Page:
I’ve spent a lot of time researching PCOS over the course of the last week, which has been an incredible eye opener. I thought I had done a fair amount of research when I first started my IVF journey, but it turns out that was just the tip of the iceberg.
PCOS affects each woman differently. Here I had been so convinced that while I had PCOS, my PCOS wasn’t “that bad”. That’s not necessarily true; how my PCOS manifests itself is completely different from the next person. My symptoms aren’t as visible as many other sufferers. But they are most definitely there.
My depression, that seems to appear out of the blue. My anxiety, that started rearing its ugly head in my late 20s. The insomnia that comes in fits and starts. The incredible fatigue that plagues me so frequently. And my weekly headaches. Here, I had been so focused on the visible symptoms of PCOS such as acne and Hirsutism; the symptoms I didn’t have. “Surely, my case can’t be that bad, because of X, Y, Z.” False confidence is a sonofabitch.
I came across a website in which a woman claims to have treated her PCOS enough to fall pregnant naturally. While my PCOS isn’t the primary cause of our fertility issues, I figured trying to treat my PCOS and reduce my symptoms definitely wouldn’t hurt. After all, our doctor said it wouldn’t be impossible to get pregnant on our own. Not probable, but not impossible. Cue my best Lloyd Christmas impression….
The more I’ve researched PCOS, the more enlightened I’ve become about the different types of PCOS: Insulin resistant, immune related, environmental, post pill, or perhaps, even a combination of all four. We know I’m insulin resistant, and one of the best ways to cure insulin resistance PCOS is to lose weight. Well, I’ve lost about 25 pounds, and yet there’s been no real change in my symptoms. I’m still regularly irregular. I say that because I am fortunate in that I ovulate regularly, it’s just in an irregular time frame. Women who ovulate normally typically ovulate every 21-35 days, whereas I ovulate every 36-42. See? Regularly irregular. And yet, despite that, I consider myself fairly lucky. There are some women who go MONTHS without ovulating.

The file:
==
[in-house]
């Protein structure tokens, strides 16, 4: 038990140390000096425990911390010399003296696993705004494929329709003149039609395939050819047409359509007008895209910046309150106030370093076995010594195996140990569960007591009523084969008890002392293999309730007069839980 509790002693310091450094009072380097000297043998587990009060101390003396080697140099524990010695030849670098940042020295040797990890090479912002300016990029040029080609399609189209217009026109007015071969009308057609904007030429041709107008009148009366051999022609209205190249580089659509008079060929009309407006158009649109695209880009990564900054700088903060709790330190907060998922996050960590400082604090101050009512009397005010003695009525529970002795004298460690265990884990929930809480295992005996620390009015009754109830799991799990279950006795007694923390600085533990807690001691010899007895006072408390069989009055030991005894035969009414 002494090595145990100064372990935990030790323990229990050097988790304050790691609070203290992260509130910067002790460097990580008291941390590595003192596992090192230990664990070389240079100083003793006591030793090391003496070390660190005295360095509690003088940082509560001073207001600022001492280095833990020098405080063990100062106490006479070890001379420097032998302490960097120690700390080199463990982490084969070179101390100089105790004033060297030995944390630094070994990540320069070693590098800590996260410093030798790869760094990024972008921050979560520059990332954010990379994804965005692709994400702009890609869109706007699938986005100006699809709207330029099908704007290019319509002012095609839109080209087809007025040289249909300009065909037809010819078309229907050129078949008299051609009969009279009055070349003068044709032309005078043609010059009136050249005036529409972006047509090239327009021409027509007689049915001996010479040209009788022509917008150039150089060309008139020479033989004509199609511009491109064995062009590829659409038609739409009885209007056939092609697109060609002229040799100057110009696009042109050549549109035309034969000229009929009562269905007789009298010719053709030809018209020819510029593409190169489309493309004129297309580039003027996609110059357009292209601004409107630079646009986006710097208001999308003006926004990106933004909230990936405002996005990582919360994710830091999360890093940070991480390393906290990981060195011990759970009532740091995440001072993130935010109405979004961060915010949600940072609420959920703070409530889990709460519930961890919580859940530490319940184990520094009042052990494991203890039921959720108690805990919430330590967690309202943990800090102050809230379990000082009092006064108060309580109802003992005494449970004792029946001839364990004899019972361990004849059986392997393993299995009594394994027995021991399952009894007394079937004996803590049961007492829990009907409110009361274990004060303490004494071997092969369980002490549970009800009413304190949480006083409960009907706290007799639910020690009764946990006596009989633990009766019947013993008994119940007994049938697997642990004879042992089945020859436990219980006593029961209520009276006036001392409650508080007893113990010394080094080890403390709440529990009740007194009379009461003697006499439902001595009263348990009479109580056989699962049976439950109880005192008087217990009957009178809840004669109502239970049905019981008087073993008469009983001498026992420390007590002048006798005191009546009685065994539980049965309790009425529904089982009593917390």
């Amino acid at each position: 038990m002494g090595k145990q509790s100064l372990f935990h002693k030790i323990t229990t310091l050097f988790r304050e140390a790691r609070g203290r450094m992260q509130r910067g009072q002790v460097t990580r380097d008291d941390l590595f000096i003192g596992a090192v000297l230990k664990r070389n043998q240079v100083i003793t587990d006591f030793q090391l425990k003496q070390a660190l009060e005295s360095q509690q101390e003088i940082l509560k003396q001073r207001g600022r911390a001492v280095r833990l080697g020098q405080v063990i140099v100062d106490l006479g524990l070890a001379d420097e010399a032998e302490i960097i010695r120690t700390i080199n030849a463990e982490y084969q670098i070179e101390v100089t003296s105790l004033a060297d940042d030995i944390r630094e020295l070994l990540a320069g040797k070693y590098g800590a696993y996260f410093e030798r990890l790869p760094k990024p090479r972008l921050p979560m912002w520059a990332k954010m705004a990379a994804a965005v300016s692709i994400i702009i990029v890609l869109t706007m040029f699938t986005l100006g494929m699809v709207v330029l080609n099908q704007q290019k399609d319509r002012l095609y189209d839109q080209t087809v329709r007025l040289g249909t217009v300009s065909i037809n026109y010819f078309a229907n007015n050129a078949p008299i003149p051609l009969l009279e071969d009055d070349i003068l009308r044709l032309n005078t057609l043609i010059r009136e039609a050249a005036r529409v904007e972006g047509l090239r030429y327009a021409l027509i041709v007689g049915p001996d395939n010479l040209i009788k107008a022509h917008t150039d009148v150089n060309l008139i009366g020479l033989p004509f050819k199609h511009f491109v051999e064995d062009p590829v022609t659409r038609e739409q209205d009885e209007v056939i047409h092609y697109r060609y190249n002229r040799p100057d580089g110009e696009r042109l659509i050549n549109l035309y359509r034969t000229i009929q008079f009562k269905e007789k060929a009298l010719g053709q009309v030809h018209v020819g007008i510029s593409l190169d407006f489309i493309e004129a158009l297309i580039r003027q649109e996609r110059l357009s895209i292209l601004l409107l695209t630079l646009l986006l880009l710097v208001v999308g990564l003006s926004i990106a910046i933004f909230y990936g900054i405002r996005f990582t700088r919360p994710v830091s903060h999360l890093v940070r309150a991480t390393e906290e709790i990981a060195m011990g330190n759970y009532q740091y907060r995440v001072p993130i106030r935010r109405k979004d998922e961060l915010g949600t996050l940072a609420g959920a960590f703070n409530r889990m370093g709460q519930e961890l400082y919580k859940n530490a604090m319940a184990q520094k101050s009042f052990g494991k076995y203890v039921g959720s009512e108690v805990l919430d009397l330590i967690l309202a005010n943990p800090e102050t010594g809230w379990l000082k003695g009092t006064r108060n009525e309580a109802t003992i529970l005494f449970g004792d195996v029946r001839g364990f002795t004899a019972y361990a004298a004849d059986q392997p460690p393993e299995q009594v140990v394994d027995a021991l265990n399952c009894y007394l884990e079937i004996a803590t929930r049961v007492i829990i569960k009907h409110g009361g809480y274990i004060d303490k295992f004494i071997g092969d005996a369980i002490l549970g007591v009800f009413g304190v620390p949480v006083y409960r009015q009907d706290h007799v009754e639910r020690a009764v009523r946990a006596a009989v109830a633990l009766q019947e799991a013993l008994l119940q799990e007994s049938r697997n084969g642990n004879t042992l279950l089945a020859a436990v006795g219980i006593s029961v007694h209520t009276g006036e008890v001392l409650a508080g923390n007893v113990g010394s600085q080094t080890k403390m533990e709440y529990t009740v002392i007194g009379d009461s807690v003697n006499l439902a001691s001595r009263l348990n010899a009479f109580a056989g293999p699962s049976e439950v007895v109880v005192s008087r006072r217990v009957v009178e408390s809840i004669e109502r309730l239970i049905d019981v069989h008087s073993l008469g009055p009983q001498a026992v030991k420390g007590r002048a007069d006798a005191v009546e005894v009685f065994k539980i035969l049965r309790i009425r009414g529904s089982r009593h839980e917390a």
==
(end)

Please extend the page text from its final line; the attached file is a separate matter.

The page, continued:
Hindsight being 20/20, I’m not surprised that my menstrual cycle didn’t become more regular with weight loss. I’ve always had longer cycles, regardless of whether or not I’ve been at the target weight for someone of my height. So, there’s got to be something else that’s also affecting my cycle.
My next thought is that perhaps, my PCOS is the result of immune related or environmental issues. As such, I have an appointment with an allergist today to get my first allergy test done in close to 30 years. My mom has been pushing me to have an allergy test for quite some time, and now that I’ve hit my insurance deductible for the year, it seemed like a good time to do it. YOU’RE WELCOME, MOM.
In all seriousness, my mom has been an advocate of allergy testing for years. I was the child that was allergic to everything as a young kid. I grew out of a lot of it as I got older, but I randomly break out in hives and rashes somewhat frequently, so it might finally be nice to see what causes these outbreaks. It’s possible that an undiagnosed food allergy could be producing a hormonal imbalance, which could affect my cycle.
Finally, I’ve joined a PCOS challenge. It’s a 30-day challenge that teaches you how to treat PCOS with diet and lifestyle changes. It starts November 17th, and offers meal plans, recipes and shopping lists to help with the overall success of the challenge. The best part is that the first 9 days are spent learning how to implement the changes. The implementation of the diet doesn’t start until day 10, so I’ll still be able to get weird with some turkey, mashed potatoes and stuffing on Thanksgiving.
I’m excited to implement these changes over the next few weeks to see if they make a difference. For some women, these subtle changes can result in immediate relief from their symptoms. I’m keeping my fingers crossed that I end up falling in that group as well.